In the framework of the Collaborative Research Centre/Transregio 32 ‘Patterns in Soil-Vegetation-Atmosphere Systems: Monitoring, Modelling, and Data Assimilation’ (CRC/TR32, www.tr32.de), funded by the German Research Foundation from 2007 to 2018, a RDM system was self-designed and implemented. The so-called CRC/TR32 project database (TR32DB, www.tr32db.de) is operating online since early 2008. The TR32DB handles all data including metadata, which are created by the involved project participants from several institutions (e.g. Universities of Cologne, Bonn, Aachen, and the Research Centre Jülich) and research fields (e.g. soil and plant sciences, hydrology, geography, geophysics, meteorology, remote sensing). The data is resulting from several field measurement campaigns, meteorological monitoring, remote sensing, laboratory studies and modelling approaches. Furthermore, outcomes of the scientists such as publications, conference contributions, PhD reports and corresponding images are collected in the TR32DB.
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The UTM Data Service is responsible for managing spatial data acquired during oceanographic cruises. The purpose is, on the one hand, to disseminate which data exist and where, how and when they have been acquired and on the other hand, to provide access to as much of the interoperable data as possible so that they can be used and reused. For this purpose, the UTM has a Spatial Data Infrastructure at a national level that consists, on the one hand, of a Oceanographic Cruises Catalog that includes more than 500 cruises carried out since 1991 -with links to documentation associated to the cruise, navigation maps and datasets- and, on the other hand, a Geoportal that collects information from the datasets and allows you to create maps from different data layers. At a international level, the UTM is a National Oceanographic Data Center (NODC) of the Distributed European Marine Data Infrastructure SeaDataNet, to which the UTM provides metadata published in the Cruise Summary Report Catalog and in the data catalog Common Data Index, as well as public data to be shared.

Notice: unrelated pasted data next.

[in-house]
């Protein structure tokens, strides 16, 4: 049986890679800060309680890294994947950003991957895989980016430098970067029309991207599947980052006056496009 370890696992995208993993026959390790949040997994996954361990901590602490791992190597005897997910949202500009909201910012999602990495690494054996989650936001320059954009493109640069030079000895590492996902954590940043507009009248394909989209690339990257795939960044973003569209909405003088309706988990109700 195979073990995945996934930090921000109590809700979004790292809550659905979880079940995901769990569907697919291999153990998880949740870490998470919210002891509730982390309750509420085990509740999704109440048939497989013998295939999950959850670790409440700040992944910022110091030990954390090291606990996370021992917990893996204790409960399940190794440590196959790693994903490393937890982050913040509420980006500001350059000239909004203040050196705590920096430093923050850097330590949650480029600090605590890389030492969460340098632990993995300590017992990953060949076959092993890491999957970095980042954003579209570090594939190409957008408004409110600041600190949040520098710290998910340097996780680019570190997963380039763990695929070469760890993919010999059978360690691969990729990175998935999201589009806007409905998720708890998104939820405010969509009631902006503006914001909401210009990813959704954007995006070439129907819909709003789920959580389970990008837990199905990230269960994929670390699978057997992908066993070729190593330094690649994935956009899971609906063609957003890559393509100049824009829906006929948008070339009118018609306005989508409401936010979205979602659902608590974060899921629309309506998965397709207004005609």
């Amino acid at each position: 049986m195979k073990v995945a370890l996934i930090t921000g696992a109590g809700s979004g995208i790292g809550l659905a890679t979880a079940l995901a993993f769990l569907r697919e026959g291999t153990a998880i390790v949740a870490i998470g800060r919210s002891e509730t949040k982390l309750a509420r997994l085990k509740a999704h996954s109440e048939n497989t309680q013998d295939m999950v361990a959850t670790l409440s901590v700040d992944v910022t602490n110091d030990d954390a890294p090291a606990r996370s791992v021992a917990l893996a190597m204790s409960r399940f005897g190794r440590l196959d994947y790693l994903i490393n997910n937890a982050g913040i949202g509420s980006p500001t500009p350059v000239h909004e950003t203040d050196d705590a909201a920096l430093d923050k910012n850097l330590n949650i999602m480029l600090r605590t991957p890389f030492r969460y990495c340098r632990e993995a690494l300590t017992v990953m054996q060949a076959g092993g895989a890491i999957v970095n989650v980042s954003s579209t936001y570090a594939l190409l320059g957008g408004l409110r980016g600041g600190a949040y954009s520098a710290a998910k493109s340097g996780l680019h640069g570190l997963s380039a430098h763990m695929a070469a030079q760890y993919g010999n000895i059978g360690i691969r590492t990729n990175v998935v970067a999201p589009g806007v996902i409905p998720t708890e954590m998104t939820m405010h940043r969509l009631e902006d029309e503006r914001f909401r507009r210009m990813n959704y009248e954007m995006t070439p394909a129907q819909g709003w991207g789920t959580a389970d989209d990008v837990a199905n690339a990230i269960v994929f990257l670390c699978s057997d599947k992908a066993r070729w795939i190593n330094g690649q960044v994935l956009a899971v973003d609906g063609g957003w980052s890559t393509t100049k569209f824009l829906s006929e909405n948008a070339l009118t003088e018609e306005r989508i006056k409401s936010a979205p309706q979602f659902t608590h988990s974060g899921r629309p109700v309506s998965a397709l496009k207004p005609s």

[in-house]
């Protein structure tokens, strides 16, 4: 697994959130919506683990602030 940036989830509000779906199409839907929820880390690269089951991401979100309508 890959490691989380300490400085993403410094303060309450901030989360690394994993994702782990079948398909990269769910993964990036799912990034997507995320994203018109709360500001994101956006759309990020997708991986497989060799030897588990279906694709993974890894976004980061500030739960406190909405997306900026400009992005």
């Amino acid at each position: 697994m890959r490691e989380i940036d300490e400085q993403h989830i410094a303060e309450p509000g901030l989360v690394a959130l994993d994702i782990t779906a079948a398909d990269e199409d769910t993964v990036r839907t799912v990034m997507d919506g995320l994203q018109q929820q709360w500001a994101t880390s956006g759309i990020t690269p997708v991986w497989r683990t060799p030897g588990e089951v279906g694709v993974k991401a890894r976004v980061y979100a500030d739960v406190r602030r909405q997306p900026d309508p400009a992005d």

The World Register of Marine Species (WoRMS) integrates approximately 100 marine datbases to provide an authoritative and comprehensive list of marine organisms. WoRMS has an editorial system where taxonomic groups are managed by experts responsible for the quality of the information. WorMS register of marine species emerged from the European Register of Marine Species (ERMS) and the Flanders Marine Institute (VLIZ). WoRMS is a contribution to Lifewatch, Catalogue of Life, Encyclopedia of Life, Global Biodiversity Information Facility and the Census of Marine Life.